Bone Preserving Joint Technologies. Our portfolio of more than 150 bone preserving joint technologies, including partial joint replacement, joint resurfacing, and minimally invasive and bone sparing implants, is designed to treat upper and lower extremity orthopedic conditions caused by trauma, injury and arthritic disease. These products span multiple joints including the shoulder, foot/ankle, wrist, knee and hip and are generally intended to mimic a patient’s natural anatomy to the extent feasible. These products are often used to treat patients with OA progression beyond where our Joint Pain Management products can allow them to retain an active lifestyle and early surgical intervention becomes preferable. We commercialize these products in the United States and utilize our distributor network for sales in certain international markets.

 

 

Soft Tissue Repair. Our line of soft tissue repair solutions is used by surgeons to repair and reconstruct damaged ligaments and tendons resulting from sports injuries, trauma and disease. These more traditional sports medicine solutions include screws, sutures, suture anchors, and other surgical systems that facilitate surgical procedures on the shoulder, knee, hip, upper and lower extremities, and other soft tissues. We commercialize these products in the United States and utilize our distributor network for sales in over 60 international markets.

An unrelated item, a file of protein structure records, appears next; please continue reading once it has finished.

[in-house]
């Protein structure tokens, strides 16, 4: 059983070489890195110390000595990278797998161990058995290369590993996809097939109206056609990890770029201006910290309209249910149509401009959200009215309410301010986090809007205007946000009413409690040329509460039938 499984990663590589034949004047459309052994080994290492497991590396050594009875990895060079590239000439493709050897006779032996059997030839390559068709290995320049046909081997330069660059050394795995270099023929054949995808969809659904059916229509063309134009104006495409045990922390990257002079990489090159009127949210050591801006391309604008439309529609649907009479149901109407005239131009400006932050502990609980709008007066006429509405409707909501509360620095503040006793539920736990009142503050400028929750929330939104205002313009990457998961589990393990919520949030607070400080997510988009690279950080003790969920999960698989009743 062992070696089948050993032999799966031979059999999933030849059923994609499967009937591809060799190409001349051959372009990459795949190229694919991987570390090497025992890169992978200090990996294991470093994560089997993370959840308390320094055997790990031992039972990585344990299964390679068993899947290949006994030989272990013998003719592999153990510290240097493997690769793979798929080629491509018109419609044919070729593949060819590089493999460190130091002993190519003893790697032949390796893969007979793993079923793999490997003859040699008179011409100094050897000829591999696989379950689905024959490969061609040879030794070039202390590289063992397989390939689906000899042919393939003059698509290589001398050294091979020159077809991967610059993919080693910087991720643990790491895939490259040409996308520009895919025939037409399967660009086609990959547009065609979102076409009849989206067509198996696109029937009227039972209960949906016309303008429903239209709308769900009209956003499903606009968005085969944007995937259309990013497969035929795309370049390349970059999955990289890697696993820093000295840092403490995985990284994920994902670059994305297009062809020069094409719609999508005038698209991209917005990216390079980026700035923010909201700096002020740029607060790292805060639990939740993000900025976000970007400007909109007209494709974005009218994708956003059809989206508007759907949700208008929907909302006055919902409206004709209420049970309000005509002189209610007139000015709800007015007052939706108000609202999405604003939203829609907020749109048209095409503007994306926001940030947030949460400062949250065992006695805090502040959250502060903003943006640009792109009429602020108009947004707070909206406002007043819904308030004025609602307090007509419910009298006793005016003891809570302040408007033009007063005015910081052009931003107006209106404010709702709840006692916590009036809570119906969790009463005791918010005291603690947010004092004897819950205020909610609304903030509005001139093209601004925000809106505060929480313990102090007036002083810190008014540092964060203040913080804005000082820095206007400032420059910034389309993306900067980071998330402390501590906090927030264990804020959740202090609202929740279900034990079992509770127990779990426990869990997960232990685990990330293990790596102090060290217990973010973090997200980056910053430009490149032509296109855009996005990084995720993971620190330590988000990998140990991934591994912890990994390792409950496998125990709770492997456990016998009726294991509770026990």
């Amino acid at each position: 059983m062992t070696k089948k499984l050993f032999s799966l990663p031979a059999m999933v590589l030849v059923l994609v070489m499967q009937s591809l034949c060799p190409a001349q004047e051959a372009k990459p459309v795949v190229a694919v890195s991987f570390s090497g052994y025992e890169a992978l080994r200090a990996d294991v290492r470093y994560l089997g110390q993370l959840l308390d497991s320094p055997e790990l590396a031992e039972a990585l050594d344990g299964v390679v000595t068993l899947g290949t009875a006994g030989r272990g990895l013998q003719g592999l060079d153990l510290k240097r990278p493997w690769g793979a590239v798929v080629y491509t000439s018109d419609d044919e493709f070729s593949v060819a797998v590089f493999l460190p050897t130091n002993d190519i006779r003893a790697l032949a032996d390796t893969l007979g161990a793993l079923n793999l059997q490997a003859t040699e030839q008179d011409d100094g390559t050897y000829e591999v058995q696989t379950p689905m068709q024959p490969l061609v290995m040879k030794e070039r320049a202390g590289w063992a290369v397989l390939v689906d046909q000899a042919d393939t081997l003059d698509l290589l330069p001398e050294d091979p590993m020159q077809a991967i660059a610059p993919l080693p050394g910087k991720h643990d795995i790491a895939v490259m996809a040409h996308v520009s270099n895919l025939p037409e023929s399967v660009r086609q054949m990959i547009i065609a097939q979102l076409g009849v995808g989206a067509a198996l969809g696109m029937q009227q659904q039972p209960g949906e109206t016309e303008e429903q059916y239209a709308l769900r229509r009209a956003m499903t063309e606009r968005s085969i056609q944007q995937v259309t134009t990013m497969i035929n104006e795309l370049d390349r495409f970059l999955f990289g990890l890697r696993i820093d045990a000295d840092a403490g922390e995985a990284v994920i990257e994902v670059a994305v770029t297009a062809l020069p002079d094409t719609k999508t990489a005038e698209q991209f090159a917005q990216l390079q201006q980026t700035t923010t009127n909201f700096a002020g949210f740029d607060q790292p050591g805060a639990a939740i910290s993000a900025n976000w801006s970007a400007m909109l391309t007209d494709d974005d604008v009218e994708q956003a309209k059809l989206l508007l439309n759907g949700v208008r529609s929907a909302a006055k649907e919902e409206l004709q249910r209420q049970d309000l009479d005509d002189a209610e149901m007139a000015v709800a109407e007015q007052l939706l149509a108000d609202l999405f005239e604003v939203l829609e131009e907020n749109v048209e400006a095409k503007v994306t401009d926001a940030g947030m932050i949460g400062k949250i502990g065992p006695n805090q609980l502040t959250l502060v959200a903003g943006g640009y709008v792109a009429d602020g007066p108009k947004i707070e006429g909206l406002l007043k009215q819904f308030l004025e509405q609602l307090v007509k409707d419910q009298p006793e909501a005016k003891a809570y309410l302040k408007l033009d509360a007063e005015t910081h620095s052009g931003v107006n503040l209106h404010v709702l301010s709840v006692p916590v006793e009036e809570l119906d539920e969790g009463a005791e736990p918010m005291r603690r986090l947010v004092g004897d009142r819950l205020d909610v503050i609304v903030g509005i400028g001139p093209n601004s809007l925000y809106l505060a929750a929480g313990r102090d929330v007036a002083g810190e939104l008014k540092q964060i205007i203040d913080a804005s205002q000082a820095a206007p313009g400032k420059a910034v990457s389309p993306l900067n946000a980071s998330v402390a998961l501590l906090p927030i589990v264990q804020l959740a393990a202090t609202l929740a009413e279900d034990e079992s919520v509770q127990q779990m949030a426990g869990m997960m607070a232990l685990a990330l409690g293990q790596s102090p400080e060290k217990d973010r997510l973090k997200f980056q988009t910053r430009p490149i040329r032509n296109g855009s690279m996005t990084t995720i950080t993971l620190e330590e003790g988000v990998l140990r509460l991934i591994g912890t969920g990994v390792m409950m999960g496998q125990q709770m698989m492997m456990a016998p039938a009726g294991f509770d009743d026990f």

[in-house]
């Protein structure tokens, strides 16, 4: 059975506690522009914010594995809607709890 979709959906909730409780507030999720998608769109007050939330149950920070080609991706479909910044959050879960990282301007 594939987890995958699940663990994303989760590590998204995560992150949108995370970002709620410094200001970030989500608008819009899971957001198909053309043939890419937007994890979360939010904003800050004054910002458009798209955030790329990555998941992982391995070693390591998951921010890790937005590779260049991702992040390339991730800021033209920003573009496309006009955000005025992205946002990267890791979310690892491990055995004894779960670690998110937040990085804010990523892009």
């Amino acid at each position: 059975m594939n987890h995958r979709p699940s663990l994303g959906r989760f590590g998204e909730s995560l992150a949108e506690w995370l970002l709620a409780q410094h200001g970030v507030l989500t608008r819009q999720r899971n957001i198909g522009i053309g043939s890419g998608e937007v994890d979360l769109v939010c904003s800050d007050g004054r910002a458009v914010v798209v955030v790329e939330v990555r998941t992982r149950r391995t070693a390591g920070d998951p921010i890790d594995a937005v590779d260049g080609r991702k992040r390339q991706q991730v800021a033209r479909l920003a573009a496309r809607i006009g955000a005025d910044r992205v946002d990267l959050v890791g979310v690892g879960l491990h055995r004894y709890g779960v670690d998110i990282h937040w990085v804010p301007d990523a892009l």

Regenerative Solutions. Our portfolio of orthopedic regenerative solutions based on our proprietary HA and Hyaff technologies, which is a solid form of HA. These products include Tactoset, an HA-enhanced injectable bone repair therapy designed to treat insufficiency fractures that we commercialize only in the United States, and Hyalofast, a biodegradable support for human bone marrow mesenchymal stem cells used for cartilage regeneration and as an adjunct for microfracture surgery. Hyalofast is CE Mark approved and currently available in Europe, South America, Asia, and certain other international markets. In the United States, Hyalofast is a pipeline product under clinical development; for additional information please see the section captioned “Item 1. Business. Research and Development.”